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just after some insight on best practice here.

I'm building an order processing database, which manages stock, orders and invoices.

In my design so far, the invoices and orders have foreign key references to a products table. If the products were to be updated after the creation of an order / invoice, then the list of items on the rder / invoice could change if it were viewed again.

I'm planning to manage this by creating an "OrderItems" table, which stores an immutable copy of the product data as it was at the point where the order / invoice was created, and have the order reference this table rather than the changeable product table.

Is this a common method of handling this problem - is there another approach?


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This seems to be a pretty big mistake. How did it get through code review, QA, and testing? –  Mike Sherrill 'Cat Recall' Jun 2 '11 at 16:54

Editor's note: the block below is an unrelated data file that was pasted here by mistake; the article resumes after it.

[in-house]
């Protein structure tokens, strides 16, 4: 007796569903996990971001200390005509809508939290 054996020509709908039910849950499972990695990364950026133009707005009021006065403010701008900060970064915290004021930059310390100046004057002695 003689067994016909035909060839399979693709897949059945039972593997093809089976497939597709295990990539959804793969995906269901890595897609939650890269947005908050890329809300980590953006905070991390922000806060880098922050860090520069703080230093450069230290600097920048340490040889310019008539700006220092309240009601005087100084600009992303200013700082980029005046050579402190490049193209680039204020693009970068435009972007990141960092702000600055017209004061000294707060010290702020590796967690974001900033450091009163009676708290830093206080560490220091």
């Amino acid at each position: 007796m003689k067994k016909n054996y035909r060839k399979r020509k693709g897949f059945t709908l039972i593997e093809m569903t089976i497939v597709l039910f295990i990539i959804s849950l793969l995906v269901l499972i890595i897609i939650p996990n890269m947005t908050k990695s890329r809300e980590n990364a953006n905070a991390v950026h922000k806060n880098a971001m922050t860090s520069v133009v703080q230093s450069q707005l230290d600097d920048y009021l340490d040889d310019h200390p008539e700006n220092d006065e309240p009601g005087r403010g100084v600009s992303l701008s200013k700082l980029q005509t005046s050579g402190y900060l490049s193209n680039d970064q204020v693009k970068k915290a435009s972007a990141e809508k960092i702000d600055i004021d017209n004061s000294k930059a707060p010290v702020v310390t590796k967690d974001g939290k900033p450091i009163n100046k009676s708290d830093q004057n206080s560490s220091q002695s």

Note line "in my design so far". Quite a long way off from testing. –  gb2d Jun 4 '11 at 6:34

2 Answers 2

up vote 7 down vote accepted

This is related to the "Slowly Changing Dimension" problem in data warehouses. There are a half-dozen standard solutions.


Your "freeze a copy" is like the Type 4 algorithm.

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Perfect. So often terminology is the route to the best answer! Type 2 looks the cleanest way of implementing this to me. –  gb2d Jun 2 '11 at 11:09
Doesn't that refer to a completely different senario... this is not about datawarehouse reporting. –  user212102 Jun 3 '11 at 22:35
@user212102: Correct. This is related to data warehouse reporting. They're trying to get old invoices to report correctly when something changes in the production description. –  S.Lott Jun 6 '11 at 10:07

Need to make a clear distinction between the price of a product, perhaps its default-price (in the Product table) and the price it was actually sold at (held in the InvoiceLine table ).

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